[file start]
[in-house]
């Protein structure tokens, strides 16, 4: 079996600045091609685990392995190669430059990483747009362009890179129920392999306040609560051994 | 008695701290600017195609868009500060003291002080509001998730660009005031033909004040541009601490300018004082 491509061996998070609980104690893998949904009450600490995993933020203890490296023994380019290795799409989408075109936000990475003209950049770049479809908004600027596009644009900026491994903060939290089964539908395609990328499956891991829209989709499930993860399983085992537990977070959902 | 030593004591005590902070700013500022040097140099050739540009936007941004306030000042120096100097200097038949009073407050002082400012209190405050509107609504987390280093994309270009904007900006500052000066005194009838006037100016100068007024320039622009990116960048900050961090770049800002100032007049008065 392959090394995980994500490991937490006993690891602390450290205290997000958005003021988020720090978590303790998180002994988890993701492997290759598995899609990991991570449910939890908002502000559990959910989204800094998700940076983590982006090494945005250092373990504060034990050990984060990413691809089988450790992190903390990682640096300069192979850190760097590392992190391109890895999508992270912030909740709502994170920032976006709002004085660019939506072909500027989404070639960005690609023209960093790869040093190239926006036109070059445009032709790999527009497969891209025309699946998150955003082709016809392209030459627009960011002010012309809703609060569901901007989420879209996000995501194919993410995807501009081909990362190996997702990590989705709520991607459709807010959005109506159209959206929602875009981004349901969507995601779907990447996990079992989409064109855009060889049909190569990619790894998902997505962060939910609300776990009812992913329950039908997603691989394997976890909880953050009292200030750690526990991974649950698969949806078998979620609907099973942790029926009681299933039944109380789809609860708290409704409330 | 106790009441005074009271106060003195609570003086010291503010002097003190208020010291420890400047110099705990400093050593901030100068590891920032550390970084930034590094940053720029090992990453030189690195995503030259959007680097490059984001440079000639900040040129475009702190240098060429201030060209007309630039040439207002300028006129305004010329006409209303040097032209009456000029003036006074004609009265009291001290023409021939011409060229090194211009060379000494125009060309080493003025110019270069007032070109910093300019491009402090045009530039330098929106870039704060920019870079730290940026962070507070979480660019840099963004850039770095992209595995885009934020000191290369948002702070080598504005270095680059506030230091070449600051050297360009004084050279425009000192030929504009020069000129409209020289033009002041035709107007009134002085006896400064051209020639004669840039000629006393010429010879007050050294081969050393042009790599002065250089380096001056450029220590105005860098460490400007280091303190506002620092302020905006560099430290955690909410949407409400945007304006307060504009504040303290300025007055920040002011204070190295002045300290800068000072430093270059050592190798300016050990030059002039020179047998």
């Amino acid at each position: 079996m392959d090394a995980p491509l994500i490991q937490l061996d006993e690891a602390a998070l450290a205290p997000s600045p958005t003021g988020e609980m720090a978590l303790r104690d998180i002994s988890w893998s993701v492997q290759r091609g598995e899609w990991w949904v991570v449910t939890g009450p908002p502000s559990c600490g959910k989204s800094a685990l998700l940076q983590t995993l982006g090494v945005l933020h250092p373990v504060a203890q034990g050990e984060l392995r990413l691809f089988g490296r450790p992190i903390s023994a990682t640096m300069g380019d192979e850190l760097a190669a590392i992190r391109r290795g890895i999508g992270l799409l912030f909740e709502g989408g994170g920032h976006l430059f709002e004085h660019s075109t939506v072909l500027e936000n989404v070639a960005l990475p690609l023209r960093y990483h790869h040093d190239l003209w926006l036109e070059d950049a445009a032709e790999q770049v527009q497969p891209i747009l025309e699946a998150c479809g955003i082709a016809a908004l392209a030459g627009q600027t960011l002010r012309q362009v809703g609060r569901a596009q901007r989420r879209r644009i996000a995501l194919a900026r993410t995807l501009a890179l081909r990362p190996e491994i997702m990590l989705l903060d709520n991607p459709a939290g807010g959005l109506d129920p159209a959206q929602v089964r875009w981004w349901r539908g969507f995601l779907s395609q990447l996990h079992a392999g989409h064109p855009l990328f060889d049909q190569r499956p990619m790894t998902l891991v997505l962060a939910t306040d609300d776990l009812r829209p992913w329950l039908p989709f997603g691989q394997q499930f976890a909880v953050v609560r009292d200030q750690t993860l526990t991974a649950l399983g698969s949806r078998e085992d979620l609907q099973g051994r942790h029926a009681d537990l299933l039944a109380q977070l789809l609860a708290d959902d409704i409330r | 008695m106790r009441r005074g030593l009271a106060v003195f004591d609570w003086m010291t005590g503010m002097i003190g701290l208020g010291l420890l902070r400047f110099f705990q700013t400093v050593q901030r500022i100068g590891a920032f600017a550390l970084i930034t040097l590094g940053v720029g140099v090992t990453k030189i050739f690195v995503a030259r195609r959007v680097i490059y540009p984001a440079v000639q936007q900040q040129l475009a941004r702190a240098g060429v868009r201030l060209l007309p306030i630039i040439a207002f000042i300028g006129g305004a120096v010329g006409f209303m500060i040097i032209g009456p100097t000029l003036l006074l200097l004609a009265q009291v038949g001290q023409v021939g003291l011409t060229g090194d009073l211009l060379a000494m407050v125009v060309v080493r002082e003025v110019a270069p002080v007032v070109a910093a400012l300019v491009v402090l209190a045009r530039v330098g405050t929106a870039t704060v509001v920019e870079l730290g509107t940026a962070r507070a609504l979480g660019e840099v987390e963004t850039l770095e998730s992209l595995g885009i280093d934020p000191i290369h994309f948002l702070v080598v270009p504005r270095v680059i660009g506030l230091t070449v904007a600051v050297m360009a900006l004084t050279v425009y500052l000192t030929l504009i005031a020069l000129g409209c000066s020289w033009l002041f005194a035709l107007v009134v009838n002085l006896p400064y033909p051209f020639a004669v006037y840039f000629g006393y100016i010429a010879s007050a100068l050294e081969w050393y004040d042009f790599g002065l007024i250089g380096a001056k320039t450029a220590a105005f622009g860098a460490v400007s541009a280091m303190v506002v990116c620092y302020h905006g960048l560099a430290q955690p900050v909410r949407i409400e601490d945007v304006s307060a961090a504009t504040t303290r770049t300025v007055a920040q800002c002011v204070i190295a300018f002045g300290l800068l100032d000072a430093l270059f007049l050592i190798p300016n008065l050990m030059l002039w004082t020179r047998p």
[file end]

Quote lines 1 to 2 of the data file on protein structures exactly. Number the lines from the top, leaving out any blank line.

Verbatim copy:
[in-house]
């Protein structure tokens, strides 16, 4: 079996600045091609685990392995190669430059990483747009362009890179129920392999306040609560051994 | 008695701290600017195609868009500060003291002080509001998730660009005031033909004040541009601490300018004082 491509061996998070609980104690893998949904009450600490995993933020203890490296023994380019290795799409989408075109936000990475003209950049770049479809908004600027596009644009900026491994903060939290089964539908395609990328499956891991829209989709499930993860399983085992537990977070959902 | 030593004591005590902070700013500022040097140099050739540009936007941004306030000042120096100097200097038949009073407050002082400012209190405050509107609504987390280093994309270009904007900006500052000066005194009838006037100016100068007024320039622009990116960048900050961090770049800002100032007049008065 392959090394995980994500490991937490006993690891602390450290205290997000958005003021988020720090978590303790998180002994988890993701492997290759598995899609990991991570449910939890908002502000559990959910989204800094998700940076983590982006090494945005250092373990504060034990050990984060990413691809089988450790992190903390990682640096300069192979850190760097590392992190391109890895999508992270912030909740709502994170920032976006709002004085660019939506072909500027989404070639960005690609023209960093790869040093190239926006036109070059445009032709790999527009497969891209025309699946998150955003082709016809392209030459627009960011002010012309809703609060569901901007989420879209996000995501194919993410995807501009081909990362190996997702990590989705709520991607459709807010959005109506159209959206929602875009981004349901969507995601779907990447996990079992989409064109855009060889049909190569990619790894998902997505962060939910609300776990009812992913329950039908997603691989394997976890909880953050009292200030750690526990991974649950698969949806078998979620609907099973942790029926009681299933039944109380789809609860708290409704409330 | 106790009441005074009271106060003195609570003086010291503010002097003190208020010291420890400047110099705990400093050593901030100068590891920032550390970084930034590094940053720029090992990453030189690195995503030259959007680097490059984001440079000639900040040129475009702190240098060429201030060209007309630039040439207002300028006129305004010329006409209303040097032209009456000029003036006074004609009265009291001290023409021939011409060229090194211009060379000494125009060309080493003025110019270069007032070109910093300019491009402090045009530039330098929106870039704060920019870079730290940026962070507070979480660019840099963004850039770095992209595995885009934020000191290369948002702070080598504005270095680059506030230091070449600051050297360009004084050279425009000192030929504009020069000129409209020289033009002041035709107007009134002085006896400064051209020639004669840039000629006393010429010879007050050294081969050393042009790599002065250089380096001056450029220590105005860098460490400007280091303190506002620092302020905006560099430290955690909410949407409400945007304006307060504009504040303290300025007055920040002011204070190295002045300290800068000072430093270059050592190798300016050990030059002039020179047998």